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“At that time, Bruce Bartoo — who created the Ohio 24hr Science Fiction Marathon (aka “It Came from the Drexel North”) — was in contact with co-director David Wechter, and let him know about it.”

“I think it was that same year that Bruce had a chance meeting with Michael Nankin, who was doing a press tour for the TV show “Life Goes On,” and was taken aback at Bruce’s memory/fandom of the film. The filmmakers arranged to strike an uncensored 16mm print for the exclusive use of the Marathon from that point onward.”

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“Eventually, the big ‘get’ was to try to find Michelle Stacy and bring her to the Marathon to meet her fans.

For a long time, she seemed untraceable. There was another Michelle Stacy who had starred in the Sam Raimi-produced Lunatics: A Love Story, but that wasn’t her.”

“Finally, I think I had the inspiration that since Stacy had done The Rescuers, she was likely still getting royalties from Disney for it, so Bartoo and Drexel boss Jeff Frank called in a favor, and in the Spring of 1998, we brought Wechter, Nankin, and Stacy to Columbus for the Marathon.”

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“We had a big reunion and Q&A, and followed that with a live-action re-enactment of Gravity, where we found a very clever way of reworking the Big Sister scene. (Hint: it involved a certain POTUS with a thing for blue dresses).”

“The three of them were such great guests, and I think a lot of people were happy to finally meet the real Mary Jane.”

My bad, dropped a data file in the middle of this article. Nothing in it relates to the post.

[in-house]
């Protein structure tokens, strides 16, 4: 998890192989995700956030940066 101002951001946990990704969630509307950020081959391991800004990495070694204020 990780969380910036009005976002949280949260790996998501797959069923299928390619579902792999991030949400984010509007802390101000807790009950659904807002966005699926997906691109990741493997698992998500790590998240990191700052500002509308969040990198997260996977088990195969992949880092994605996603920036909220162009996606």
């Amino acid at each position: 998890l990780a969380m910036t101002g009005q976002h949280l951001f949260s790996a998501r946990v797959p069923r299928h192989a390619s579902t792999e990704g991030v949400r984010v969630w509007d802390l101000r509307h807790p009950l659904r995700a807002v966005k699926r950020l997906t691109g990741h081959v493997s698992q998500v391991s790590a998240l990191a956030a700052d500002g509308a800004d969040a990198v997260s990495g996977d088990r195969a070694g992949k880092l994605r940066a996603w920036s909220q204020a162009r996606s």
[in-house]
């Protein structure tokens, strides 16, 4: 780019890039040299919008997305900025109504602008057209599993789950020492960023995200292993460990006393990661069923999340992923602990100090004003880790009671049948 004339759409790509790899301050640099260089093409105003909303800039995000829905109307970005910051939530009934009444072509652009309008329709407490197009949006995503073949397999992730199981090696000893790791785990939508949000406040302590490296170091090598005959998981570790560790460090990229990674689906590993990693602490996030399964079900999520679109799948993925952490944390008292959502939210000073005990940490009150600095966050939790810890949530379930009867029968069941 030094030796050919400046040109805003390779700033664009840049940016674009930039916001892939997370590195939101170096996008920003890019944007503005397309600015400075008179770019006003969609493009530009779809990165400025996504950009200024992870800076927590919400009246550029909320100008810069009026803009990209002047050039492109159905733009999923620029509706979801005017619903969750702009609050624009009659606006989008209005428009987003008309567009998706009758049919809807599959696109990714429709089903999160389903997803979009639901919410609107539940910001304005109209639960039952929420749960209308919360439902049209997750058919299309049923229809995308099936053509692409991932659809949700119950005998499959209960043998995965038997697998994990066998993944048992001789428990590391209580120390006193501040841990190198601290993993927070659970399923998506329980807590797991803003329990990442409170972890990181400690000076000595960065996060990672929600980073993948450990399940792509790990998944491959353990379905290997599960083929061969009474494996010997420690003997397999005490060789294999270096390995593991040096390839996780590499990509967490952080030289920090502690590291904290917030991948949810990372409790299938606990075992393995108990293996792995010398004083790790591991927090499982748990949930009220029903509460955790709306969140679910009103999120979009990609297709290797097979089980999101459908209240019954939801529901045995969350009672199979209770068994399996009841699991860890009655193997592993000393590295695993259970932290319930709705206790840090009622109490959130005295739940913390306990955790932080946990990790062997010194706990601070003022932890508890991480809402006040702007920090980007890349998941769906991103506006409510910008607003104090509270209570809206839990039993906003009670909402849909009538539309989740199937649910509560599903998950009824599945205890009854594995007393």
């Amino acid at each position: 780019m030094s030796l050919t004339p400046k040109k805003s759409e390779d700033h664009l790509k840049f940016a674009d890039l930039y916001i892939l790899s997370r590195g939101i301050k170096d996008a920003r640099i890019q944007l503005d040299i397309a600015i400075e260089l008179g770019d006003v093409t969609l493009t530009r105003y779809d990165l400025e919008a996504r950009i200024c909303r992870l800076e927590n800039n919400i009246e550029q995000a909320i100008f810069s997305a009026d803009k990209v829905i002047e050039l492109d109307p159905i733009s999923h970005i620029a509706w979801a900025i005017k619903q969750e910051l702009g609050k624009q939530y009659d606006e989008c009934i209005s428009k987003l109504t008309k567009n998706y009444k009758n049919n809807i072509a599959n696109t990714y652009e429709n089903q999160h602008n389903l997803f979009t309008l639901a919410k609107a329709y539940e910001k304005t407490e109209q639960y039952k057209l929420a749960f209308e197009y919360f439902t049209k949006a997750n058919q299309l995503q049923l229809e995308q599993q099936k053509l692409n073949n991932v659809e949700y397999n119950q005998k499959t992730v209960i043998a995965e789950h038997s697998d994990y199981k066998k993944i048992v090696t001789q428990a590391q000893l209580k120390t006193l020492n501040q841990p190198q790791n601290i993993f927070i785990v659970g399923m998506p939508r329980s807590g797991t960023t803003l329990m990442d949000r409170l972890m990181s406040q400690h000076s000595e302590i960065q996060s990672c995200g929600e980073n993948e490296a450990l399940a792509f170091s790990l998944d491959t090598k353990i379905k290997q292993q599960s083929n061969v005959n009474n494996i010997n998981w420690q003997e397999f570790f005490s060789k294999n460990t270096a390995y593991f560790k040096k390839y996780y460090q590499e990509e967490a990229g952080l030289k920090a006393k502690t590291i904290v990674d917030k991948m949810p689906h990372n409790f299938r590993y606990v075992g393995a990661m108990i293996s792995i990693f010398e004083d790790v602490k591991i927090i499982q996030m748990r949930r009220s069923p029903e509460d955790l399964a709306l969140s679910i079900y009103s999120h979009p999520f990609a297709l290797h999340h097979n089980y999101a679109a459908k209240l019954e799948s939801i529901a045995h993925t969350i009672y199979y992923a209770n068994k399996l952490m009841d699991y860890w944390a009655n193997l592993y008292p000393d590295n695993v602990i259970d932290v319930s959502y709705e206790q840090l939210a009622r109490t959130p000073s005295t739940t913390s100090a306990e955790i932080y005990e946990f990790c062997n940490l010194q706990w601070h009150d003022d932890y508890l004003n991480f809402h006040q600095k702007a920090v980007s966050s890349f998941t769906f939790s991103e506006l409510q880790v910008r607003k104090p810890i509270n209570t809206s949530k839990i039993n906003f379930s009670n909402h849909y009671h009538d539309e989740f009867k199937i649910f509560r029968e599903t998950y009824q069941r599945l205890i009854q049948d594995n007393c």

“Wechter & Nankin went their separate ways post-Midnight Madness, and Wechter made two more shorts in a similar vein to Gravity, parodying the style and morals of the ’50s educational film. Both were made for the Cinemax short film omnibus series “Likely Stories.”

Thanks, Marc!

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Watch an uncensored full version of Gravity here, uploaded to Youtube (w/permission from the filmmakers) by Keith Cutler, who played Big Sister’s boyfriend!

Over on NF Plus, in addition to more Night Flight Short Film Showcases, we’ve also got a behind-the-scenes look at 1978 short film Junior High School in this 40-minute Director’s Commentary, in which Wechter and Nankin provided us with a candid conversation about the film that you won’t see anywhere else.

Night Flight’s Short Film Showcase also includes Skin Deep from Outer Space — a psychedelic fever dream about alien abduction — and stay tuned afterwards for a classic selection of videos from Devo, Falco, the Pretenders, Talking Heads and much more, they’re all streaming over on Night Flight Plus.

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About Bryan Thomas

Bryan Thomas has been a freelancing writer/critic for All Music Guide, and a contributor to Launch, Music Connection, Big Takeover and numerous other publications and entertainment websites, blogs and zines, most of them long gone. He's written more than sixty sets of liner notes. He’s also worked for over twenty years at mostly reissue record labels -- prior to that he worked in bookstores and record stores, going all the way back to the original vinyl daze. He lives in the Miracle Mile neighborhood of Los Angeles, CA.